Migration and emigration are highly complex and emotive phenomena because they challenge the cosy condition of a homogeneous culture. Intercultural Education: Theories, Policies and Practice is a collection of essays on education as a major thrust to establish social equality in western Europe following recent demographic changes. The book is the result of an Erasmus network course held in Lisbon in 1994 on interculturalism initiated by the European Union and Council of Europe.
Claude Levi-Strauss's anthropological humanism is the epistemological basis of intercultural education, which concerns the promotion of the understanding of one culture by another. With increasing interdependence between countries, the educators of Europe are now acknowledging the critical importance of intercultural understanding as a means to ensure intellectual, moral, social and economic vitality in the 21st century.
Over the past few decades, politics and economics have pushed a considerable number of migrants into Europe. But though the notion of a nation state may have slightly altered in our minds, we have not yet been able to come up with an effective process to control chauvinism, racism and xenophobia. Paragraphs in the Bullock report in 1975, the Swann report in 1985 and the National Curriculum in 1988 have given moral support to the idea of equality of language and culture in our diverse society; government funds have been made available to foster intercultural education; but still racism is rife.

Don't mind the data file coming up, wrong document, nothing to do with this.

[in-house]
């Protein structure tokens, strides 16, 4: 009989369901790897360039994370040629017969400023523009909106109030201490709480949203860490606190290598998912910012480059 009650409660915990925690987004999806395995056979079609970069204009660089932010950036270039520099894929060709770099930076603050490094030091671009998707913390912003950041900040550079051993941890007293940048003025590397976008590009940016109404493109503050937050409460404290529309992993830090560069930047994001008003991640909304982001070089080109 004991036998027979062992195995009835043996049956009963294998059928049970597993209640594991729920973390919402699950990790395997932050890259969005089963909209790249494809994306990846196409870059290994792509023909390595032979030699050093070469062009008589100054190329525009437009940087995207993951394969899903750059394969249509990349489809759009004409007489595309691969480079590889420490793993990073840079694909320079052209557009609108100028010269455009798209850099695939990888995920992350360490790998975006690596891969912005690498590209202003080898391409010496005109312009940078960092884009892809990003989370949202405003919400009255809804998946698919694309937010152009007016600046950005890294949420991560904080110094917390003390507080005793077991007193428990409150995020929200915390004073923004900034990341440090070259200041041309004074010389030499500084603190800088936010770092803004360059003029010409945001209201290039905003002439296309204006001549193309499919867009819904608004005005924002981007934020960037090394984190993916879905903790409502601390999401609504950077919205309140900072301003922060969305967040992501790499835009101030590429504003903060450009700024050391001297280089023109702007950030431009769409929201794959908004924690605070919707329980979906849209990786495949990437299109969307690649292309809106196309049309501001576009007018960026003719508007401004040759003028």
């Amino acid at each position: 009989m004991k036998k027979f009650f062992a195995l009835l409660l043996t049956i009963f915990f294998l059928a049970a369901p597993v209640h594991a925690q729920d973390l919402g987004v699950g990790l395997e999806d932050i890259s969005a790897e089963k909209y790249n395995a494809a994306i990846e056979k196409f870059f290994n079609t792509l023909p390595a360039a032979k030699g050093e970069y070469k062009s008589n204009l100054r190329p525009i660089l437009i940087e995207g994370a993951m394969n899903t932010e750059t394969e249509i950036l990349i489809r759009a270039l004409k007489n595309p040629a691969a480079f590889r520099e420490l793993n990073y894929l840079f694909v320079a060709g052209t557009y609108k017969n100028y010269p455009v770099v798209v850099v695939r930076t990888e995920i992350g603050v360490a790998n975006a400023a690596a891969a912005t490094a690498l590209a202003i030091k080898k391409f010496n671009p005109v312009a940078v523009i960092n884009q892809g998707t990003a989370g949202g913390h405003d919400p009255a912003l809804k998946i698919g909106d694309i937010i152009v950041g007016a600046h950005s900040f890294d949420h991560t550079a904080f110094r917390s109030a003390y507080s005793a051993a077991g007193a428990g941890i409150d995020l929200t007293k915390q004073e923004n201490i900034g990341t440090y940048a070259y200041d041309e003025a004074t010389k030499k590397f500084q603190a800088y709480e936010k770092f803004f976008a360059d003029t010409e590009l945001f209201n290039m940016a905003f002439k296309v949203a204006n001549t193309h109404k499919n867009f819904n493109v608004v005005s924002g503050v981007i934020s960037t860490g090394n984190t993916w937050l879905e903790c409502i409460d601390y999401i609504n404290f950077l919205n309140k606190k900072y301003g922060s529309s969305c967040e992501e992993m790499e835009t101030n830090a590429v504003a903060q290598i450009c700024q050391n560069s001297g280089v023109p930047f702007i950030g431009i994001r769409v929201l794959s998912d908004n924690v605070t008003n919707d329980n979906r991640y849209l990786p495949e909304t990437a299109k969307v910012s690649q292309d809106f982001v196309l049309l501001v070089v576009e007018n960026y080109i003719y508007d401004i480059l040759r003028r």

The first half of the book deals with the historical development of the idea of intercultural education. The early United States "melting pot" metaphor of cultural fusion and the more recent "salad bowl" metaphor for unity in diversity are part of the integration debate. The second half offers comparative studies of practice in European countries such as Italy, France, the Netherlands and Lithuania and deals with teacher education, interracial marriage, health education and Europeanisation of the curriculum. Though all the essays are not equally absorbing the total effect is professionally rewarding. Derek Woodrow's analysis of why English schools are failing to teach arithmetic to Pakistani pupils is an apt example of failure to respond to individual needs in education. Whereas children in Pakistan are in an arithmetic-rich environment in which everyday life involves frequent monetary transactions for different items, in an English supermarket a single credit card swipe completes multiple purchases. This lack of exposure to arithmetic affects learning and produces low self-esteem and frustration. Perhaps Britain should provide primary school children with opportunities of supervised shopping to aid raising general standard in arithmetic. Attilio Monasta's contribution informs us that Italy still does not have any professional training for teachers! Jagdish Gundara's observation on the importance of intercultural education as a counter against insecure nationalism is timely. Peter Pumfrey's piece on development and support of the cultural diversity curriculum is comprehensive and constructive.